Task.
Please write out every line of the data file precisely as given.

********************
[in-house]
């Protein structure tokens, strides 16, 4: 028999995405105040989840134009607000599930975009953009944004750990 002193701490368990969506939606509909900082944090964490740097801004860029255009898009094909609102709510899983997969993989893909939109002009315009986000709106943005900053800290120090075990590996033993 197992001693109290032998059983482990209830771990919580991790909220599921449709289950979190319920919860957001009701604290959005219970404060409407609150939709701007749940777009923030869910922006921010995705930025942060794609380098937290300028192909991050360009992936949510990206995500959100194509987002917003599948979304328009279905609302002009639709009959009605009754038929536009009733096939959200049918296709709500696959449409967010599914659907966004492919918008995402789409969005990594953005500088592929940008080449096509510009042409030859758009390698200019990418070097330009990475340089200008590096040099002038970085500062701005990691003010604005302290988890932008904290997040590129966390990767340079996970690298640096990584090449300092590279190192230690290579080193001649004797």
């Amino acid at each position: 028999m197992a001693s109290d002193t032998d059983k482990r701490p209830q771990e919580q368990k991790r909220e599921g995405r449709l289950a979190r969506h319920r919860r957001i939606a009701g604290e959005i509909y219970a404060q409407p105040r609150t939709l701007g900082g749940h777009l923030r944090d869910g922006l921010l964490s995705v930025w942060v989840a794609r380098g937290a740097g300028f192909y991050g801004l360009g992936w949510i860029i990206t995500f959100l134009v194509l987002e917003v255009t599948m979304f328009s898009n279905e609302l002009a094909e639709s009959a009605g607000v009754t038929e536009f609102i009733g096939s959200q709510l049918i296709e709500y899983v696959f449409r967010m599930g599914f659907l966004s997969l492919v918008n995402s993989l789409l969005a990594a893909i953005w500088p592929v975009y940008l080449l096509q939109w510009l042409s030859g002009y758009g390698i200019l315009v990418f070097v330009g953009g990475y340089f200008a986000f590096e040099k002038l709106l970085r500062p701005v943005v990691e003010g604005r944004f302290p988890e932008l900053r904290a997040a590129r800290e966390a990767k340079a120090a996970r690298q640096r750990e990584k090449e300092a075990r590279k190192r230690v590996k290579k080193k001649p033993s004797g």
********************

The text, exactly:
[in-house]
């Protein structure tokens, strides 16, 4: 028999995405105040989840134009607000599930975009953009944004750990 002193701490368990969506939606509909900082944090964490740097801004860029255009898009094909609102709510899983997969993989893909939109002009315009986000709106943005900053800290120090075990590996033993 197992001693109290032998059983482990209830771990919580991790909220599921449709289950979190319920919860957001009701604290959005219970404060409407609150939709701007749940777009923030869910922006921010995705930025942060794609380098937290300028192909991050360009992936949510990206995500959100194509987002917003599948979304328009279905609302002009639709009959009605009754038929536009009733096939959200049918296709709500696959449409967010599914659907966004492919918008995402789409969005990594953005500088592929940008080449096509510009042409030859758009390698200019990418070097330009990475340089200008590096040099002038970085500062701005990691003010604005302290988890932008904290997040590129966390990767340079996970690298640096990584090449300092590279190192230690290579080193001649004797």
């Amino acid at each position: 028999m197992a001693s109290d002193t032998d059983k482990r701490p209830q771990e919580q368990k991790r909220e599921g995405r449709l289950a979190r969506h319920r919860r957001i939606a009701g604290e959005i509909y219970a404060q409407p105040r609150t939709l701007g900082g749940h777009l923030r944090d869910g922006l921010l964490s995705v930025w942060v989840a794609r380098g937290a740097g300028f192909y991050g801004l360009g992936w949510i860029i990206t995500f959100l134009v194509l987002e917003v255009t599948m979304f328009s898009n279905e609302l002009a094909e639709s009959a009605g607000v009754t038929e536009f609102i009733g096939s959200q709510l049918i296709e709500y899983v696959f449409r967010m599930g599914f659907l966004s997969l492919v918008n995402s993989l789409l969005a990594a893909i953005w500088p592929v975009y940008l080449l096509q939109w510009l042409s030859g002009y758009g390698i200019l315009v990418f070097v330009g953009g990475y340089f200008a986000f590096e040099k002038l709106l970085r500062p701005v943005v990691e003010g604005r944004f302290p988890e932008l900053r904290a997040a590129r800290e966390a990767k340079a120090a996970r690298q640096r750990e990584k090449e300092a075990r590279k190192r230690v590996k290579k080193k001649p033993s004797g």